Britain’s economy grew more slowly than previously thought in the July-September period, before the Omicron variant of the coronavirus posed a further threat to the recovery later in the year, official data showed on Wednesday.
Gross domestic product in the world’s fifth-biggest economy increased by 1.1% in the third quarter, weaker than a preliminary estimate of growth of 1.3% as global supply chain problems weighed on manufacturers and building firms.
Investors are braced for a further slowdown in the fourth quarter of 2021 and a weak start to 2022 due to a rise in COVI9-cases caused by Omicron which has hurt Britain’s hospitality and leisure sector and hit retailers.
“Although the economy has got better at coping with restrictions with each new wave, the possibility of tighter restrictions in January is further darkening the outlook for GDP,” Bethany Beckett, an economist with consultancy Capital Economics, said.
Weakness in the health sector, where test and trace work and vaccinations tailed off, and among hairdressers were partly behind the cut to the third-quarter growth estimate.
A fall in energy output, after a surge in demand during a cold spring in the second quarter, also weighed.
“However, stronger data for 2020 means the economy was closer to pre-pandemic levels in the third quarter,” ONS Director of Economic Statistics Darren Morgan said.
The slump in Britain’s economy last year was now estimated at 9.4%, revised from a 9.7% crash, and the ONS believed GDP in September was 1.5% below where it was at the end of 2019, revised up from the previous estimate of 2.1%.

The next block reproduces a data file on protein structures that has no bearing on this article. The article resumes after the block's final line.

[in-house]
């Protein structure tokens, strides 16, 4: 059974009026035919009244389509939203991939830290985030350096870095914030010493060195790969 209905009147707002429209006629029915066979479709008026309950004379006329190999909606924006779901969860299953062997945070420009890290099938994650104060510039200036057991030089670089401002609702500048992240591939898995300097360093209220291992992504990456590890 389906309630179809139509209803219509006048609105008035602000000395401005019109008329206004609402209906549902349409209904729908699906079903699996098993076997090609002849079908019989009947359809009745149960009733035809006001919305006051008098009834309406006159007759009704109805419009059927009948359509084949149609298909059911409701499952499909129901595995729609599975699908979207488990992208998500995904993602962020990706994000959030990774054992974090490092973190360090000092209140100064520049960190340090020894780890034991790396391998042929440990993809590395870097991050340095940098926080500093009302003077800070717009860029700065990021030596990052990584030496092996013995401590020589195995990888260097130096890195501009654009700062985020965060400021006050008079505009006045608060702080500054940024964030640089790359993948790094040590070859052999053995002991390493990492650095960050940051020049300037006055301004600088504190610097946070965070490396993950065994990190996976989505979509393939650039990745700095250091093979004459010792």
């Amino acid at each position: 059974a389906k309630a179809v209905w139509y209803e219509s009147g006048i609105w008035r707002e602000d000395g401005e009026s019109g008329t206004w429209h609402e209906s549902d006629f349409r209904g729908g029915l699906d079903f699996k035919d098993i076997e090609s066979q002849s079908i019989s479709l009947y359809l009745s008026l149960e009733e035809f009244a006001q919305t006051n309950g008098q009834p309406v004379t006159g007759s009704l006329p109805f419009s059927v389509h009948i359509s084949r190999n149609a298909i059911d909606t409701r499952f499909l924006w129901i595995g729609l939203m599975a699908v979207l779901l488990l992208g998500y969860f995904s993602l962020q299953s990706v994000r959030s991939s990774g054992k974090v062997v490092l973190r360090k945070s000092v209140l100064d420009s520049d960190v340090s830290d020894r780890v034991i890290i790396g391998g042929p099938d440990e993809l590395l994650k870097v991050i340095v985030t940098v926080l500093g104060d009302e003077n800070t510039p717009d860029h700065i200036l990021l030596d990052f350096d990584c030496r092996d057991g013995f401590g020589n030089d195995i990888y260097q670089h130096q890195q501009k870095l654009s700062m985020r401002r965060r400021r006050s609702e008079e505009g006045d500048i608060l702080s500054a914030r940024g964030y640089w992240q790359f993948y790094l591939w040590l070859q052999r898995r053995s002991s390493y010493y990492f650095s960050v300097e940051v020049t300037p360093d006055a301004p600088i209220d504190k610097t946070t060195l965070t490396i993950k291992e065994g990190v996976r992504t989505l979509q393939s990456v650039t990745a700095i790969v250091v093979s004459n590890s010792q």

However, Britain’s progress towards regaining its pre-pandemic economic size, in inflation-adjusted terms, remained behind that of most other big rich economies such as France, Germany and the United States, the ONS said.
Business investment fell by 2.5% in the third quarter from the previous three months and was nearly 12% below its pre-pandemic level.
The Bank of England is hoping for a revival of business investment to help improve Britain’s longer-term growth prospects.
Britain’s balance of payments deficit widened to 24.4 billion pounds ($32.35 billion) as goods exports fell, goods imports grew and foreign companies received more income from their investments in the United Kingdom.
Economists polled by Reuters had expected a smaller deficit of 15.6 billion pounds.
As a share of GDP, the shortfall almost doubled to 4.2% from 2.3% in the second quarter.
($1 = 0.7542 pounds)